Some of them went even farther than that. Steve Augsberg had a special ear for languages, had learned some Vietnamese while on the American Embassy security staff in '74. On his own, he'd decided that the expedition would be better off if it wasn't totally dependent on local interpreters, so he'd worked to keep up on and improve his knowledge of the language. He had the help of a Vietnamese refugee who had taken a crowded, leaky fishing boat to freedom back in '78 and through an improbable series of events wound up in Albany River.
The fact that Nguyen Binh Ky was a lovely girl in her early twenties may have had something to do with his continued interest; he married her in '83, but kept up with his language lessons. Binky, as everybody called her, had the group over to the house every now and then for language lessons and Vietnamese food, so they'd be exposed to it, but drew the line at going back to Vietnam herself.
Even though Nguyen Binh Ky had only been seventeen when she stepped aboard that leaking fishing boat in 1978, she was thoroughly prepared to leave Vietnam behind her forever. In only a brief time, she had become thoroughly Americanized; she spoke English with only a trace of an accent -- not Vietnamese, but California Valley Girl mixed with Boston, of all things. Televsion had something to do with that.
It was clear to everyone that knew Binky that she never would have made it in a communist Vietnam; she was too thoroughgoing a capitalist. She had gone to work for Northwoods Realty as a receptionist right after her marriage to Steve, and within a year was their top salesperson. She had a touch for real estate that was almost uncanny. Prospects and listings somehow came out of the woodwork for her, and she was an utter magician for putting one and the other together. Success breeds success in real estate, and she had success to build on.
Getting listings hadn't been a problem after she'd managed to sell the old Wayne and Donna Clark house for $450,000, about $400,000 more than Wayne's son, Brent, and Donna's son, Frank Matson, ever thought that anybody in their right mind would be willing to pay for the old lumber baron's mansion. Very quickly, Binky's income had become several times what her husband made out at Clark Plywood, but most of it went back into real estate investments, so she and Steve lived modestly.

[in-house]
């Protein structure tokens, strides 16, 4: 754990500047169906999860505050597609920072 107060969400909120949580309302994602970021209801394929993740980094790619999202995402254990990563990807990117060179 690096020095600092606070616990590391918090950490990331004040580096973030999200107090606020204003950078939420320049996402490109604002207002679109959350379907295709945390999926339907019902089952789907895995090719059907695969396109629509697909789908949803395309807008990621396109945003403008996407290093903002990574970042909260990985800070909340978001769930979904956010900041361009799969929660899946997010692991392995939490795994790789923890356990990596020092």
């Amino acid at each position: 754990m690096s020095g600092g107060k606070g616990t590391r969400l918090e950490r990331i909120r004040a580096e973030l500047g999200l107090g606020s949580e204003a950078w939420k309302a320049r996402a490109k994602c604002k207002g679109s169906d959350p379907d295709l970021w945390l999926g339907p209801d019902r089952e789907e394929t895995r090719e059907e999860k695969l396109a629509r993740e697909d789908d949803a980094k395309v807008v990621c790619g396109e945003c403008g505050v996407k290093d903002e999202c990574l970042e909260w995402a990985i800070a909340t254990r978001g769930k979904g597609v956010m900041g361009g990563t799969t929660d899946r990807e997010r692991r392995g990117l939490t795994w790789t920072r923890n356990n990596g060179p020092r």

Without anything verbal tipping her off, she had realized within a few minutes Wednesday evening that getting Kirsten and Mike out of their old house and into a bigger one was going to have to be a deal done quickly, before it fell apart. Without knowing why, she'd realized that Kirsten could back out of the deal, so she didn't waste any time getting some parameters to work from: At least four bedrooms, a little bit of land, fairly close to town, not a fixer-upper, at least a two-car garage and a septic tank. The reason for her client's insistence on the last escaped her, but Kirsten really seemed anxious about the point.
"I think I've got just the place for you," she told them. "Four-bedroom ranch, built about 1960, well insulated, oil heat, full basement, three-car garage. It's on forty acres, mostly young pine and popples, and on a gravel road, which isn't necessarily a drawback if you have young children. It'd be, oh, three or four miles out from downtown."
"Sounds pretty good," Mike admitted. "How much?"
"The owner wants seventy-four nine, but that kind of gags me, you know?" Binky replied. "Offer sixty-five cash, and you'd be in there so quick all you'd see is a blur."
"You know where we live," Kirsten said. "What's our house worth?"